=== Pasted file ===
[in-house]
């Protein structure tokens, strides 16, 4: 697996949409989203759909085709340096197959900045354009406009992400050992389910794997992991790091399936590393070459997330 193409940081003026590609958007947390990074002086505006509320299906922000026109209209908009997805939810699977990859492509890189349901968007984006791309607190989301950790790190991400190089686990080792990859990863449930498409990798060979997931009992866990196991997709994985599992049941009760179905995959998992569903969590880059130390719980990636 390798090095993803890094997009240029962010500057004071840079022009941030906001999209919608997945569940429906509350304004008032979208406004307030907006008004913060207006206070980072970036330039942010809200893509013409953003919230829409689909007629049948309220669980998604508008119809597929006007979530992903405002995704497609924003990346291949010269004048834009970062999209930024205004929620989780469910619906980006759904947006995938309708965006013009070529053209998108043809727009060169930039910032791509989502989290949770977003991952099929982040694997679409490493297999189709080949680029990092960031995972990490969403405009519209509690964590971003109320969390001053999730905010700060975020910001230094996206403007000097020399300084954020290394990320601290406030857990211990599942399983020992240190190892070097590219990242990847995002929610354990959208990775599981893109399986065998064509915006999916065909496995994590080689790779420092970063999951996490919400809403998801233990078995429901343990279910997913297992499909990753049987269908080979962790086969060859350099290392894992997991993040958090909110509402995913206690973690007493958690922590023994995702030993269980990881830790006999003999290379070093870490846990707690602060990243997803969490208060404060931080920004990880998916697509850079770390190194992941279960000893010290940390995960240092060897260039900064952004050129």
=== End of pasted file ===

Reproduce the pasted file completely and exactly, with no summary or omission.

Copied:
[in-house]
């Protein structure tokens, strides 16, 4: 697996949409989203759909085709340096197959900045354009406009992400050992389910794997992991790091399936590393070459997330 193409940081003026590609958007947390990074002086505006509320299906922000026109209209908009997805939810699977990859492509890189349901968007984006791309607190989301950790790190991400190089686990080792990859990863449930498409990798060979997931009992866990196991997709994985599992049941009760179905995959998992569903969590880059130390719980990636 390798090095993803890094997009240029962010500057004071840079022009941030906001999209919608997945569940429906509350304004008032979208406004307030907006008004913060207006206070980072970036330039942010809200893509013409953003919230829409689909007629049948309220669980998604508008119809597929006007979530992903405002995704497609924003990346291949010269004048834009970062999209930024205004929620989780469910619906980006759904947006995938309708965006013009070529053209998108043809727009060169930039910032791509989502989290949770977003991952099929982040694997679409490493297999189709080949680029990092960031995972990490969403405009519209509690964590971003109320969390001053999730905010700060975020910001230094996206403007000097020399300084954020290394990320601290406030857990211990599942399983020992240190190892070097590219990242990847995002929610354990959208990775599981893109399986065998064509915006999916065909496995994590080689790779420092970063999951996490919400809403998801233990078995429901343990279910997913297992499909990753049987269908080979962790086969060859350099290392894992997991993040958090909110509402995913206690973690007493958690922590023994995702030993269980990881830790006999003999290379070093870490846990707690602060990243997803969490208060404060931080920004990880998916697509850079770390190194992941279960000893010290940390995960240092060897260039900064952004050129």